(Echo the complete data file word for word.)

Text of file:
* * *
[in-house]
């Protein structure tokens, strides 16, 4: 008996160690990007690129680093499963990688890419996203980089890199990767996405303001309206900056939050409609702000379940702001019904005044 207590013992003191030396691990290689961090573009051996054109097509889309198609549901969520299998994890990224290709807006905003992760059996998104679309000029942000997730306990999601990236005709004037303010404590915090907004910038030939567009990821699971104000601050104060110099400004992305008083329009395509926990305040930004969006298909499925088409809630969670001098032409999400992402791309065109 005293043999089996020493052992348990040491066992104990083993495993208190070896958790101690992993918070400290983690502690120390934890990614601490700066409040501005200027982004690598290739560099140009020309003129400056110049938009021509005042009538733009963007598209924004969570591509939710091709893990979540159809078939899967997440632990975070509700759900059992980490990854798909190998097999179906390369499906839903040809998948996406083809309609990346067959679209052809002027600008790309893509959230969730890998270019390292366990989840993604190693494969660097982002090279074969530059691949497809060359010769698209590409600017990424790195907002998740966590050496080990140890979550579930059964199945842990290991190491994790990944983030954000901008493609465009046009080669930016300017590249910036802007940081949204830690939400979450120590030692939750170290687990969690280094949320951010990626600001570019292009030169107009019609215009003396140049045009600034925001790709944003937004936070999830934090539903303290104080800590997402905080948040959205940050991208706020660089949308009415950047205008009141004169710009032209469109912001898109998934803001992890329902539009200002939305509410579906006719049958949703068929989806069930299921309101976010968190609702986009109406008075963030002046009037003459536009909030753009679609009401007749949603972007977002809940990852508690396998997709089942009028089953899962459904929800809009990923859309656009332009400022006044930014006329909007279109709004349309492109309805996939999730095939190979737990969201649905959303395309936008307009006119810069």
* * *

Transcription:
[in-house]
């Protein structure tokens, strides 16, 4: 008996160690990007690129680093499963990688890419996203980089890199990767996405303001309206900056939050409609702000379940702001019904005044 207590013992003191030396691990290689961090573009051996054109097509889309198609549901969520299998994890990224290709807006905003992760059996998104679309000029942000997730306990999601990236005709004037303010404590915090907004910038030939567009990821699971104000601050104060110099400004992305008083329009395509926990305040930004969006298909499925088409809630969670001098032409999400992402791309065109 005293043999089996020493052992348990040491066992104990083993495993208190070896958790101690992993918070400290983690502690120390934890990614601490700066409040501005200027982004690598290739560099140009020309003129400056110049938009021509005042009538733009963007598209924004969570591509939710091709893990979540159809078939899967997440632990975070509700759900059992980490990854798909190998097999179906390369499906839903040809998948996406083809309609990346067959679209052809002027600008790309893509959230969730890998270019390292366990989840993604190693494969660097982002090279074969530059691949497809060359010769698209590409600017990424790195907002998740966590050496080990140890979550579930059964199945842990290991190491994790990944983030954000901008493609465009046009080669930016300017590249910036802007940081949204830690939400979450120590030692939750170290687990969690280094949320951010990626600001570019292009030169107009019609215009003396140049045009600034925001790709944003937004936070999830934090539903303290104080800590997402905080948040959205940050991208706020660089949308009415950047205008009141004169710009032209469109912001898109998934803001992890329902539009200002939305509410579906006719049958949703068929989806069930299921309101976010968190609702986009109406008075963030002046009037003459536009909030753009679609009401007749949603972007977002809940990852508690396998997709089942009028089953899962459904929800809009990923859309656009332009400022006044930014006329909007279109709004349309492109309805996939999730095939190979737990969201649905959303395309936008307009006119810069």